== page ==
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Shakespeare’s Twelfth Night Radio Show

Published on 26/03/14

Using a great idea from our Head of English, I asked my students to create a gossip radio station, one which delighted in discussing and spreading rumours about Olivia, Orsino, Viola, Malvolio and the many combinations of likely/unlikely lovers in Twelfth Night.

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Students worked in groups of around 4 for 3 lessons, wrote scripts for reports, interviews, adverts, music programmes and continuity and then recorded and edited their programme. Remembering who was who and who was pretending what, the catty interview questions, the adverts for Olivia's fitness DVD and manure face-masks, the songs and catchy jingles – it was time well spent. Here are three reports from the class.


To make the radio show, we based it around a few main stories that we thought were interesting and important in Twelfth Night. We assigned a story to each member of our group, so that we were all involved completely, and also planned some adverts/ songs to play during the course of the show to make it more believable and appealing to the audience.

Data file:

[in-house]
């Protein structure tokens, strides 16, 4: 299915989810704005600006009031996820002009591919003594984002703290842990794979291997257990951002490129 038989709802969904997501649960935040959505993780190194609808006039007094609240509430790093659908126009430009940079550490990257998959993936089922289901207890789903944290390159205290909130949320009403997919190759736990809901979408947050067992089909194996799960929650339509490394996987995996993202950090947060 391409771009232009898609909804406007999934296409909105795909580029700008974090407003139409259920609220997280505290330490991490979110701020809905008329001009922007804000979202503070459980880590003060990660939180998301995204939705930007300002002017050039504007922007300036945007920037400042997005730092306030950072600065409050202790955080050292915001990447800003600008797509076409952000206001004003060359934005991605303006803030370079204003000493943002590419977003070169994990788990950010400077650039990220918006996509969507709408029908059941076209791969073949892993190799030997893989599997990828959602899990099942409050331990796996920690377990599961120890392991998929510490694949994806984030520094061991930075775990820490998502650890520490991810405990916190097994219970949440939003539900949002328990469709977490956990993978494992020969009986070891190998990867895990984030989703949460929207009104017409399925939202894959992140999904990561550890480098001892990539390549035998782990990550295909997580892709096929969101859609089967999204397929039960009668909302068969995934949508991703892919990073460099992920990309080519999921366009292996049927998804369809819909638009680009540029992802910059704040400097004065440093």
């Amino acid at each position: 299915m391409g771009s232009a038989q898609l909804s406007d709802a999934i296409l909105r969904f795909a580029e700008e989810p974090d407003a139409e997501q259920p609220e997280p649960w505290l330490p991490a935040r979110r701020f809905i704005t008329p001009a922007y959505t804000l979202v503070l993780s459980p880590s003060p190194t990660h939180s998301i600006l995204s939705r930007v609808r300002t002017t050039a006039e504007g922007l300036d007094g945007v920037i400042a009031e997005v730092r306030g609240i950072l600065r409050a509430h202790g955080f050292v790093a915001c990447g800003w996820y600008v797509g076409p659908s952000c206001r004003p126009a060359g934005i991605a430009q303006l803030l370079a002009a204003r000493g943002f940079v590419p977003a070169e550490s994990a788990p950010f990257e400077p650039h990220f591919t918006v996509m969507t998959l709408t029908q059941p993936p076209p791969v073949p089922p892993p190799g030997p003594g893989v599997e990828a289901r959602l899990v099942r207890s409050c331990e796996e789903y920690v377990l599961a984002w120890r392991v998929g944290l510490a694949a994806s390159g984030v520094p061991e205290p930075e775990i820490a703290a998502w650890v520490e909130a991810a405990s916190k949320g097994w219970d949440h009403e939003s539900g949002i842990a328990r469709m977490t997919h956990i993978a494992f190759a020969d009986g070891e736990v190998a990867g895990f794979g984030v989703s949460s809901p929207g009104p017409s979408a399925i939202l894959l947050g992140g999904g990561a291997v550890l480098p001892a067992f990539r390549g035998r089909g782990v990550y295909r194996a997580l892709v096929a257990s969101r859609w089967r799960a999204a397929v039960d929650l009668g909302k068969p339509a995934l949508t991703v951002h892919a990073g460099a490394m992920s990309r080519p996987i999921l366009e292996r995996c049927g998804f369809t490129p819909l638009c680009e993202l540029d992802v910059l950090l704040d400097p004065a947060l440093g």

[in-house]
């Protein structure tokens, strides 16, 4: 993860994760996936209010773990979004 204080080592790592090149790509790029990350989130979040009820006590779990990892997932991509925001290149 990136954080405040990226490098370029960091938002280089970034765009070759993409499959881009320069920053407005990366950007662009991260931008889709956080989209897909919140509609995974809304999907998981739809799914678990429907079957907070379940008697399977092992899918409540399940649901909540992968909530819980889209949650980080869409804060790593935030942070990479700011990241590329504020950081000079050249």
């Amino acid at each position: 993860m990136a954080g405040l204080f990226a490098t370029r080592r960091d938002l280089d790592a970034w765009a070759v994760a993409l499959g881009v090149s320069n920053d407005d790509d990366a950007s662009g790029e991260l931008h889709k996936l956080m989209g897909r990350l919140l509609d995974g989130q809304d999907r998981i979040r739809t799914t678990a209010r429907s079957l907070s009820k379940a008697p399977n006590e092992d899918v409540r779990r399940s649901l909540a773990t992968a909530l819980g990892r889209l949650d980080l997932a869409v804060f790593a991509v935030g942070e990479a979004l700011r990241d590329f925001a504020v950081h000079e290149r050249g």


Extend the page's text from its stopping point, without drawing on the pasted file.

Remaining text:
It was a lot of fun recording, especially the adverts and interviews, and I think that those were our best bits. I liked the interview with Orsino because it was very heart wrenching and the adverts were hilarious. It was very difficult to get the balance between Elizabethan and modern times right, and also not to stutter on Shakespearean language whilst recording!


We made our radio show on iMovie, using the music and sound effects supplied on the app. Our voices were quite quiet, but I think we worded the interviews well.

It was hard recording at first, since all of us were hesitant to speak as we all hate the sound of our own voice. However, we got through it and overall I think it went well and was well received.


I really enjoyed recording our group’s radio station. The best part was that we had the freedom to design our radio station to make it modern. We were also able to include adverts that could, at a stretch, have been possible in Elizabethan times. There were some difficulties with recording the script because some of it was so funny that we laughed during the recording.